“Do Not Be Overly Righteous”
Solomon the wise said, “Do not be overly righteous, nor be overly wise: why should you destroy yourself?” (Ecclesiastes 7:16). In this verse, Solomon was not speaking about being good and walking in the path of the Lord. Rather, he was speaking against legalism with its reliance on outward forms of worship and ceremonies.
The self-righteous Pharisee, in the parable of Jesus, was an example of one who in pride and human wisdom destroyed himself (Luke 18:9–14). The Pharisaic standard of righteousness consisted of rigid external observance of the laws of Moses and of rabbinical traditions not in following the law of God. The Pharisaic legalistic concept of righteousness was build on the concept that salvation is to be earned by keeping a specific pattern of behavior.
These man-made traditions gave little or no attention to the needed devotion of the heart to God and the transformation of a man’s motives and goals. It was, basically, righteousness by works. The Pharisees stressed the letter of the law, and not the spirit of it. They were obsessed with idea that surface conformity to divine law was all that the Lord asked, regardless of the motives that impelled obedience to them. Repeatedly, Jesus had warned His disciples and others against this formalistic way to salvation (Matthew 5:20; 16:6; Luke 12:1).
By contrast, true religion is a personal relationship with the Lord. God wants His children to have a daily communion with Him. In the Old Testament, He commanded, ‘You shall be holy, for I the LORD your God am holy” (Leviticus 19:2). And in the New Testament, He urged the believers saying, “that Christ may dwell in your hearts through faith; that you, being rooted and grounded in love, may be able to comprehend with all the saints what is the width and length and depth and height— to know the love of Christ which passes knowledge; that you may be filled with all the fullness of God” (Ephesians 3:17–19).
Jesus taught that loving God and man is the goal of the law. “‘You shall love the LORD your God with all your heart, with all your soul, and with all your mind’” (Matthew 22:37; Exodus 20:3-17). This love is not an external attitude but it goes down deep into the heart and mind. Love springs directly from the experience of possessing the indwelling Christ, and becomes the foundation of the unity between God and man, and between man and his fellow man (John 15:4). There is nothing greater than love (1 Corinthians 13).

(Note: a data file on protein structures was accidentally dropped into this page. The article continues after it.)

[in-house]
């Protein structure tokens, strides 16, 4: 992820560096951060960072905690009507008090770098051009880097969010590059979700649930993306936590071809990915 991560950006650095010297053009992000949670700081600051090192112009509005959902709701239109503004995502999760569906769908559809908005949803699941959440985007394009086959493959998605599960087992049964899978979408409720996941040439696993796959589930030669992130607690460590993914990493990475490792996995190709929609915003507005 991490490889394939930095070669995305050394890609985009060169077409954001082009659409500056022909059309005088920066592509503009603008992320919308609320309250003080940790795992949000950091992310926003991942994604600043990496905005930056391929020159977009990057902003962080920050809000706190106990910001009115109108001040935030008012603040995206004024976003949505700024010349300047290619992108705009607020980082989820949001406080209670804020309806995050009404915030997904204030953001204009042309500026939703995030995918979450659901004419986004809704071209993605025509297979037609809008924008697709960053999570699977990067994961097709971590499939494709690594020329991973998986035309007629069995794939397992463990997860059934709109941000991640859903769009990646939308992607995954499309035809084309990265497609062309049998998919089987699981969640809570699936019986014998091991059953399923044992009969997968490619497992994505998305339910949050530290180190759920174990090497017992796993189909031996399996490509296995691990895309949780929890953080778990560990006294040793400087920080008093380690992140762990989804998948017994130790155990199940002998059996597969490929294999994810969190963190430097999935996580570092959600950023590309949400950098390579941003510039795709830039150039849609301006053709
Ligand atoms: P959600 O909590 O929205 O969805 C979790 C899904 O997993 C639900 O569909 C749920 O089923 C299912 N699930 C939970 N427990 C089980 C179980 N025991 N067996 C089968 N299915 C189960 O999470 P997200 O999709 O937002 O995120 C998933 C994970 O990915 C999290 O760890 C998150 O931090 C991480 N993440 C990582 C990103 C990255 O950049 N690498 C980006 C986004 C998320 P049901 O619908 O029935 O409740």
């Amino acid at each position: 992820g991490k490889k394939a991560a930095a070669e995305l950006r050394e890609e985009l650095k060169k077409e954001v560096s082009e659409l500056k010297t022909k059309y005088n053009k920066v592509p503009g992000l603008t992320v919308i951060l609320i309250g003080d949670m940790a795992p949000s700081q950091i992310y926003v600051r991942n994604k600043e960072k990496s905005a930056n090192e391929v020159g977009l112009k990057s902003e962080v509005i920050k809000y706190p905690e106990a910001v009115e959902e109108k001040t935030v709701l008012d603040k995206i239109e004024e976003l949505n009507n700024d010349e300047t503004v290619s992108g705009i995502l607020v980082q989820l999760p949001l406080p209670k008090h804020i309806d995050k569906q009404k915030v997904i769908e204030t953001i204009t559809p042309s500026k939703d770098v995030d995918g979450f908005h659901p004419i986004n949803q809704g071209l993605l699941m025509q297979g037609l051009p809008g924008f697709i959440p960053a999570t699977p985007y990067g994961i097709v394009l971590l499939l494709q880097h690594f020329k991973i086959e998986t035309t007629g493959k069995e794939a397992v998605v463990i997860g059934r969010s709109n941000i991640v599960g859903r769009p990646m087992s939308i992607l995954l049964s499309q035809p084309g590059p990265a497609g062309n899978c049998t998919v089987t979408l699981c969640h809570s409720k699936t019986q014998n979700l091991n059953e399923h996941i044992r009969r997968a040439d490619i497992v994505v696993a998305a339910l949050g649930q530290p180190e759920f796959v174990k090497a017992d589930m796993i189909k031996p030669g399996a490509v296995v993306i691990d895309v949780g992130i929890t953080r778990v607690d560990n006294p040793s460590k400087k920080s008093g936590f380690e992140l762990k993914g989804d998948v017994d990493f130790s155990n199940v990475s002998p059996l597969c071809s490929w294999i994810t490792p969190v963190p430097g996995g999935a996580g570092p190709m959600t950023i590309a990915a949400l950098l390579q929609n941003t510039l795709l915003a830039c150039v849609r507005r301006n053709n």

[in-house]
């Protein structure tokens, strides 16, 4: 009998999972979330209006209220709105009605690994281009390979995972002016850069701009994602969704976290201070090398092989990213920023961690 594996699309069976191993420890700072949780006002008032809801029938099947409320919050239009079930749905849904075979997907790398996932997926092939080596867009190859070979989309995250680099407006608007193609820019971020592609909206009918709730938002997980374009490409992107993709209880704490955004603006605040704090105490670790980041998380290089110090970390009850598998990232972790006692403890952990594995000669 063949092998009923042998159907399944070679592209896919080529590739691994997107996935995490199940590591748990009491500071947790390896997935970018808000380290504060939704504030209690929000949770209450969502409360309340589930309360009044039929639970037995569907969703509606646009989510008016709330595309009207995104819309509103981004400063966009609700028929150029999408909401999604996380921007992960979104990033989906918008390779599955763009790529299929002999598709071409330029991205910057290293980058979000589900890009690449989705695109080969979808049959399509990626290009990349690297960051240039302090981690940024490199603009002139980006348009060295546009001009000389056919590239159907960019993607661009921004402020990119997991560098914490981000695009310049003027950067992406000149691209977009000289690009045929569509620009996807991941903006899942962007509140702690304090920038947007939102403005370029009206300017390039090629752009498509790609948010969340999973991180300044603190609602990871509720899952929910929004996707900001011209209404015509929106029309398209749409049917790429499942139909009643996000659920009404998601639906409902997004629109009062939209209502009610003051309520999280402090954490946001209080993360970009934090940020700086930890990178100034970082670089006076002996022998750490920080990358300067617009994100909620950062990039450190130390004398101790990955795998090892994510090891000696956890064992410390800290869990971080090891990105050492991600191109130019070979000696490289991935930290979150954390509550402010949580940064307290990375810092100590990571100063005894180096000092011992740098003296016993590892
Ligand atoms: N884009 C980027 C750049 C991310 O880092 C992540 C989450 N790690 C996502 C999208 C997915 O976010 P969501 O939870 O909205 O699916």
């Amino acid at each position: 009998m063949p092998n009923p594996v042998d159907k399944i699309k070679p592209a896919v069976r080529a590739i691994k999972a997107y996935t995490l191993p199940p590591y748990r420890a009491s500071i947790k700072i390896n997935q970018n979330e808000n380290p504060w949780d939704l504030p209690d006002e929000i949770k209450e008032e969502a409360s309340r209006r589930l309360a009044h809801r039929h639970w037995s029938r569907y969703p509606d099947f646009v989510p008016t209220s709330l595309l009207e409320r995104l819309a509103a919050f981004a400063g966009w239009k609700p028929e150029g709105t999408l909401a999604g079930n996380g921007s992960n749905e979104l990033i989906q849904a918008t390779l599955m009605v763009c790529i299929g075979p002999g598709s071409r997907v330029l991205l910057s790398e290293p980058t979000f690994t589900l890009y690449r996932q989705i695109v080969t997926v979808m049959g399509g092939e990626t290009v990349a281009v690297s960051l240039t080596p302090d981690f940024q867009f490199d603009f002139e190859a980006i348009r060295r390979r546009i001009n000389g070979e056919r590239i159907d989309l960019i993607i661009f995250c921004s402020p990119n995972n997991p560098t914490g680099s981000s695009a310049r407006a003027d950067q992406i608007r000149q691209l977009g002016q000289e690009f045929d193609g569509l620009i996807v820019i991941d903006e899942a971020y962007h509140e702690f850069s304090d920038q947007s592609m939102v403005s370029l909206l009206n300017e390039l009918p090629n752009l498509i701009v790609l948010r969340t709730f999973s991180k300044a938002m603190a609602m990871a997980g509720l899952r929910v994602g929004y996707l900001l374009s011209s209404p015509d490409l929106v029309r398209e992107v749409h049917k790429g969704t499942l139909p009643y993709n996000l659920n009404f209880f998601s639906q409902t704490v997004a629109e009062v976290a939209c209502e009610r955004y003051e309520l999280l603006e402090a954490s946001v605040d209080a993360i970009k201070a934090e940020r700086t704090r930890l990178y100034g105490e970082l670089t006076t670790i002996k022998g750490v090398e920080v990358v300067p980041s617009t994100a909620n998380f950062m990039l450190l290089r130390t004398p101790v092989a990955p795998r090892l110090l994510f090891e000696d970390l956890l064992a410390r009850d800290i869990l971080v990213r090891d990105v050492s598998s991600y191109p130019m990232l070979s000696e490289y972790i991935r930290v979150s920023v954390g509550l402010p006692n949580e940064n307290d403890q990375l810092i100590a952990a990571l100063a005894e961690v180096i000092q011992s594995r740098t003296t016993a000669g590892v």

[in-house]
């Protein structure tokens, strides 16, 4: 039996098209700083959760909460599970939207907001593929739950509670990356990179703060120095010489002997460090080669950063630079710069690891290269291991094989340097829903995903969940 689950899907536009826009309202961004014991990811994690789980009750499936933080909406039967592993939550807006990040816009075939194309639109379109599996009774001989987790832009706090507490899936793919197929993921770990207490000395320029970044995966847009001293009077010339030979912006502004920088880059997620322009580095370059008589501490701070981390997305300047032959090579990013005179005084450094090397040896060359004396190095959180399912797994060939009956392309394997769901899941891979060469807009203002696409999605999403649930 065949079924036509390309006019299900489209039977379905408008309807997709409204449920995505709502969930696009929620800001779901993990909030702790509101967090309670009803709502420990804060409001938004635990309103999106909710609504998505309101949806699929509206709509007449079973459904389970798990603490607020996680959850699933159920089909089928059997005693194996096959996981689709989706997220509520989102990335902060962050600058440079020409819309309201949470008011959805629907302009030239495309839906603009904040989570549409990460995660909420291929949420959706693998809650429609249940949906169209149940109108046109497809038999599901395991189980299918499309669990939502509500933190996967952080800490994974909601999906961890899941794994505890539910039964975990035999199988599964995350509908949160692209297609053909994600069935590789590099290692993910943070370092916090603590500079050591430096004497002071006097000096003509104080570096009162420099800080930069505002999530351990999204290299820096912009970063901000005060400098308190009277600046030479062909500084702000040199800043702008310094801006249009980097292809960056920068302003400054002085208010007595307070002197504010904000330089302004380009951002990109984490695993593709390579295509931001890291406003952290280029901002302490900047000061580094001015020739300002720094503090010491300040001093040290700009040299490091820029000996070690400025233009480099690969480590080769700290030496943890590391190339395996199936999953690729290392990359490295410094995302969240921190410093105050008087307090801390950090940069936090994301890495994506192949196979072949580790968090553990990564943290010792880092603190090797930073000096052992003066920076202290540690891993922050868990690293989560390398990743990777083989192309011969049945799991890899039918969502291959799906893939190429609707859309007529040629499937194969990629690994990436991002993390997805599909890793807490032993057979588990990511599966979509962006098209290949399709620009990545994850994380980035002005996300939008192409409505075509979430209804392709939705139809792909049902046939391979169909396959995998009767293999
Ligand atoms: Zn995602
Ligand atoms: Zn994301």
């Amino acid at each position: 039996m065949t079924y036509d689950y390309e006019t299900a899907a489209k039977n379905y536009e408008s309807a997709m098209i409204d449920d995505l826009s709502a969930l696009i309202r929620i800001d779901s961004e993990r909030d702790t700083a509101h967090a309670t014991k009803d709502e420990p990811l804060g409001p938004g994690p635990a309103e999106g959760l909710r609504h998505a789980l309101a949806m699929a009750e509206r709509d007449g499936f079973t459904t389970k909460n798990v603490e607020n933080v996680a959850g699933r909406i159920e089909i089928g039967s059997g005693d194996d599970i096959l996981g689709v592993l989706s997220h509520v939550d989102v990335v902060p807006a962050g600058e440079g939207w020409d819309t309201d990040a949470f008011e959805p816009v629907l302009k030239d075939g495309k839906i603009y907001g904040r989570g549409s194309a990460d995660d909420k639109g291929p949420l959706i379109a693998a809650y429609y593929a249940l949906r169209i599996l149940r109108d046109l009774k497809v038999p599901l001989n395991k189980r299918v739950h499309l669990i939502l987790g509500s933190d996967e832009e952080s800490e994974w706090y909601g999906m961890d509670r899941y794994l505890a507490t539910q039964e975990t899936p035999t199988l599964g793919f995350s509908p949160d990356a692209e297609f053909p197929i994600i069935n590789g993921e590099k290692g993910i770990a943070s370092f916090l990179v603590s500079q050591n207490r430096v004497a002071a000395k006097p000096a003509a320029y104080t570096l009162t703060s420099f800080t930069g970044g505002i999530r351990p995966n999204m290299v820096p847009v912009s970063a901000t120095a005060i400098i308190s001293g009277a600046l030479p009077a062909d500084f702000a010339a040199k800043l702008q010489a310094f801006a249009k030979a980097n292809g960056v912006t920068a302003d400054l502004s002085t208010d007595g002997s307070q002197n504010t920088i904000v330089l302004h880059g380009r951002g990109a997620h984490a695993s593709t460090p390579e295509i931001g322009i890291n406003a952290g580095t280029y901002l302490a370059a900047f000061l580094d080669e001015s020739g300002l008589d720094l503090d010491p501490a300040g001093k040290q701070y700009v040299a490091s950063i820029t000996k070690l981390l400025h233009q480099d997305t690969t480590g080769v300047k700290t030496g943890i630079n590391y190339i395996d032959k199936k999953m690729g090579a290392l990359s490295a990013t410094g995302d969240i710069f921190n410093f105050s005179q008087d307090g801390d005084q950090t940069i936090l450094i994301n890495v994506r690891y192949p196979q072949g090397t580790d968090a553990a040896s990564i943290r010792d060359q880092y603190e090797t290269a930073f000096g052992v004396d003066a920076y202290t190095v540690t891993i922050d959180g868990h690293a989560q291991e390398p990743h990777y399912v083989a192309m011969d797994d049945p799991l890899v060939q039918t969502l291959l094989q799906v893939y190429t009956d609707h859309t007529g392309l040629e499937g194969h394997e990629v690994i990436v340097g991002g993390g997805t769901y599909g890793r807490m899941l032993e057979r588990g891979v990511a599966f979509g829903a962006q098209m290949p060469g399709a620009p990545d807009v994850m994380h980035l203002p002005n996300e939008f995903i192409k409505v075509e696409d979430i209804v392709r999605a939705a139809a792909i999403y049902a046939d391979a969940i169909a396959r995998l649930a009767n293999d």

“Nor Be Overly Wise“
In the book of Proverbs, Solomon wrote about the value of wisdom. But in Ecclesiastes 7:16, he warned against an attitude that might bring one to question God’s ways. The apostle Paul gave the same warning saying,
“But indeed, O man, who are you to reply against God? Will the thing formed say to him who formed it, “Why have you made me like this?” Does not the potter have power over the clay, from the same lump to make one vessel for honor and another for dishonor? What if God, wanting to show His wrath and to make His power known, endured with much longsuffering the vessels of wrath prepared for destruction, and that He might make known the riches of His glory on the vessels of mercy, which He had prepared beforehand for glory” (Romans 9:20–23).
Paul reminded the believer that his real relation to God was that of a creature to his Creator. Therefore, man has no right to complain or to question God’s ways. To deny that God has the right to do with man as He sees best is equal to denying that the potter has complete control over his clay, which is obviously wrong.
God in love does that which is good for His children. And even though His children may not understand His ways, they should have full trust that He will work all things for their good (Romans 8:28). God is worthy of men’s full and complete trust because He gave His life to redeem mankind from death (John 3:16).
In His service,